Remove the two small phillips head screws holding the board. Release the five plastic hooks at the top and bottom edges of the board. Lift the board out. I found it to be easiest to disconnect the the two coax wires via the connector at the main PCB. This allows the control PCB to "hinge" on the remaining wires and lie flat in front of the rest of the unit. With the back of the control PCB facing upward.

Remove the metal shield

Most of the back of the control PCB is covered by a metal shield. If the shield has a bunch of holes in it, you are on the wrong side. It is soldered to the PCB at about 10 locations spaced around its edges. Remove the tape that holds some wires to the shield. Unsolder all the connections on the edge of the shield. Make sure you don't melt any plastic or wires during this process, especially when working on the edge that is closest to the body of the unit. After the connections are unsoldered the shield lifts right out. There is no bending of metal needed.

Install the diode

The diode to install is called D310 but there are no markings on this side of the PCB. For orientation, the multi-wire connectors are at the bottom of the board, and the large uP chip is up near the top of the board. Look for three diodes lined up side by side halfway down the board, and then look for four empty solder pads just to the left of the diodes and down slightly:

[ATS-909 PC board diode diagram]

Add the new diode as indicated. It should be mounted in the same direction and orientation as the three nearby diodes. It is a surface mount connection, but I had no trouble using a regular diode by making its leads short and bending them to fit the pads.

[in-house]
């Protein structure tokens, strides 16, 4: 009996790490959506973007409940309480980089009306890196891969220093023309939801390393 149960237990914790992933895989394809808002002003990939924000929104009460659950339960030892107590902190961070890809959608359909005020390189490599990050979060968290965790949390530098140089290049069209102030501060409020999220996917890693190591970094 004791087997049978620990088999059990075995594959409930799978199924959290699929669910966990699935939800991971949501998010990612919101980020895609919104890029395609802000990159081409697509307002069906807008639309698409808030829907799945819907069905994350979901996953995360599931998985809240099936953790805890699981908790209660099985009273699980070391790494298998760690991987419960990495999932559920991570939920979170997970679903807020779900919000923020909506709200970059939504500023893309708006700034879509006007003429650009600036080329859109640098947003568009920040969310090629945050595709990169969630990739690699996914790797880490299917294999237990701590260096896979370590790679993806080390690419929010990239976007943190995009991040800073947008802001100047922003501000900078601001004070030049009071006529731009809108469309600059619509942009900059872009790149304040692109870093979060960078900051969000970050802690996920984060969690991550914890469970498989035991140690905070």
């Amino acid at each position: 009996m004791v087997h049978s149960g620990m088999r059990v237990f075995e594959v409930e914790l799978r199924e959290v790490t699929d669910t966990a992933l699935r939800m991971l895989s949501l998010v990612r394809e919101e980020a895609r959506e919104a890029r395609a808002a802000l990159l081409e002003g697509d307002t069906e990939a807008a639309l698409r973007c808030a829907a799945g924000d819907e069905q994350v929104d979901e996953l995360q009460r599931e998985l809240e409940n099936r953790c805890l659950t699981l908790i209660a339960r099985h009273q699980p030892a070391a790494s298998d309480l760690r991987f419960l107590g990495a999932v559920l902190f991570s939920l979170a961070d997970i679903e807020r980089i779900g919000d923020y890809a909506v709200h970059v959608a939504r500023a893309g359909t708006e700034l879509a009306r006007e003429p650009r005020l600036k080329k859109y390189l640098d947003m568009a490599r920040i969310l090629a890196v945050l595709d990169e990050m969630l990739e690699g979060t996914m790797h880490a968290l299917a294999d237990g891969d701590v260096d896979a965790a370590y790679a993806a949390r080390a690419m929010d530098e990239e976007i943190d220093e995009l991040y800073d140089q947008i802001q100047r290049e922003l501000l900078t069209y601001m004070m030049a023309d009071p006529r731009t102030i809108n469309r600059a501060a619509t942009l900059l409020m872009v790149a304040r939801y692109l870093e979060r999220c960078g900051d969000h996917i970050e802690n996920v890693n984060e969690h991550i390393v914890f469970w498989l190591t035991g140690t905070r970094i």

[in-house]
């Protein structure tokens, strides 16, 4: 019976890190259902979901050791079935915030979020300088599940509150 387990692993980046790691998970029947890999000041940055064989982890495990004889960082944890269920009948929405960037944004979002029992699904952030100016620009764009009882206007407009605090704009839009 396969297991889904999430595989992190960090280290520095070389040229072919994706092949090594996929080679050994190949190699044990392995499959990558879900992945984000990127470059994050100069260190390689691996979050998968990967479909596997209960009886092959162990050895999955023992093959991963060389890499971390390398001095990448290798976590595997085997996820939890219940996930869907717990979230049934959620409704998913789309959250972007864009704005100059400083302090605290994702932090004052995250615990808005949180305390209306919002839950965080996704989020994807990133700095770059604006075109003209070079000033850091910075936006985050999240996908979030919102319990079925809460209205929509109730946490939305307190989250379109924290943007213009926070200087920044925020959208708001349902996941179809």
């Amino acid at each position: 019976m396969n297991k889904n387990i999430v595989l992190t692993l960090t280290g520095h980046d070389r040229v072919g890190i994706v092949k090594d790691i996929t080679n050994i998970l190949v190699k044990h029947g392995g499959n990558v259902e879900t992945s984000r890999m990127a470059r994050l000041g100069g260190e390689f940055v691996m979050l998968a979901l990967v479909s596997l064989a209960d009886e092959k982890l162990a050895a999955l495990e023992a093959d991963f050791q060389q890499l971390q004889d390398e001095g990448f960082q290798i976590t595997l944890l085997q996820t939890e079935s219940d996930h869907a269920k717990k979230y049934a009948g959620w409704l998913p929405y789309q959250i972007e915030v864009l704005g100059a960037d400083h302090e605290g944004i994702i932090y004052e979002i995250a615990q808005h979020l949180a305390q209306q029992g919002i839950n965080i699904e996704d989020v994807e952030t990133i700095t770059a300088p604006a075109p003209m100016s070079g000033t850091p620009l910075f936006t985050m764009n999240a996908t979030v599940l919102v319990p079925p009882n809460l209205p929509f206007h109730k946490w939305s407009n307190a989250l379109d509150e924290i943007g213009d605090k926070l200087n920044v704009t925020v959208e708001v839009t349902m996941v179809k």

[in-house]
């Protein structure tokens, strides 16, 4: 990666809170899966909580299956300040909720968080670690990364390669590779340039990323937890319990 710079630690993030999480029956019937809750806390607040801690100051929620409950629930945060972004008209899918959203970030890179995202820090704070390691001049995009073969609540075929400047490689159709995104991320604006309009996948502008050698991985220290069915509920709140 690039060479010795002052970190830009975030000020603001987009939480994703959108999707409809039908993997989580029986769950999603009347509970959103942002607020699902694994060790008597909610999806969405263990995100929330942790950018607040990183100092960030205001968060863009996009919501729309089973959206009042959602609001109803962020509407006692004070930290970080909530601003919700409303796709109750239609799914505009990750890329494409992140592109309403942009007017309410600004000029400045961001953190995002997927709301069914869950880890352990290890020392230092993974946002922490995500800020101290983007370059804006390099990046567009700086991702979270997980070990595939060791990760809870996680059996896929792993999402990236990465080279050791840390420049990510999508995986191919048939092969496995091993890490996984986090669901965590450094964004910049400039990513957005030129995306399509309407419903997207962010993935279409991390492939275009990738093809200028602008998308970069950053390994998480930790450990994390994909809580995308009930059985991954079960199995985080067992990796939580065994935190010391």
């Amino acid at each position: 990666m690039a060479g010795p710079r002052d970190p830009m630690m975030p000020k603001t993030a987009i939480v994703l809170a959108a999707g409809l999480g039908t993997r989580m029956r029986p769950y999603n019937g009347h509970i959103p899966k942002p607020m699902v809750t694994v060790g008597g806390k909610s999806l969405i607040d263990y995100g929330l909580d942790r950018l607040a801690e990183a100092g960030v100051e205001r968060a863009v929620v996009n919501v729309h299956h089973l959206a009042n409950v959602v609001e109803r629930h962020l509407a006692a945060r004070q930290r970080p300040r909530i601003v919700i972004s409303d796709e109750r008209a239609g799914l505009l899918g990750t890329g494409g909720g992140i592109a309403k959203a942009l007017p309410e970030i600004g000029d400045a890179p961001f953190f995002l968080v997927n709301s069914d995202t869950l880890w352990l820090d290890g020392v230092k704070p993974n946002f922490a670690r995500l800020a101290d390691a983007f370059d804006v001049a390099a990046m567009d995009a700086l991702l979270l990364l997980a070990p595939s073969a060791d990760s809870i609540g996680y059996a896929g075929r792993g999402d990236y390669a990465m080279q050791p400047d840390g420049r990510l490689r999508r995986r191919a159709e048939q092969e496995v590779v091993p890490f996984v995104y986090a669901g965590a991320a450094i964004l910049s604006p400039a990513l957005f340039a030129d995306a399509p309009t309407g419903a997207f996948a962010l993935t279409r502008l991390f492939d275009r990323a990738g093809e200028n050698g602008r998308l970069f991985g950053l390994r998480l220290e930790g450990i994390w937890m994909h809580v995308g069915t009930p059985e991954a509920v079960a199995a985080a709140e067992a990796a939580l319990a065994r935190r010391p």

Before closing up the unit you can hold the control PCB board vertically and reattach the connector that has the two coax wires going to the main PCB. Power the unit up and see if your FM range now goes down to 76 MHz.


Solder the shield back in place. Retape the coax wires to the shield.

Insert the control PCB back into the unit. Be sure that the wires between the two PCBs don't prevent the board from seating properly. Snap the five plastic hooks in place. Remember to put back the two small screws that hold the control PCB. Reattach the buzzer and speaker if you have disconnected them. Carefully put the two halves of the case together. Make sure all the slide switches are working properly. Put the five screws that hold the halves together back in.

That's it. Again, check out for more details regarding opening up and closing up the case.

-- Jim Bowlin April 10, 1998

Other Diode Mods

There are a total of six extra diodes that can be installed, according to a small note on the schematic.

D322  FM down heterodyne
D316  FM step 50 KHz
D310  FM 76-108 MHz                
D314  FM 64-74, 87.5-108 MHz
D311 and D312 are used to control the AM coverage. The factory default is both diodes absent which gives the widest coverage:
LW         MW         SW
153-519    520-1710   1.711-29.999

The only other configuration that gives almost full AM coverage is adding diode D311 which changes this to:

LW         MW         SW
153-519    530-1602   1.603-29.999

So adding diode D311 will shift some freqs from MW into SW. And chop off the lowest 10 kHz of MW coverage. other diode configurations reduce the AM coverage even more.

-- Jim Bowlin

Using a Sony 7600 Speaker

Peter writes, on the 909's speaker: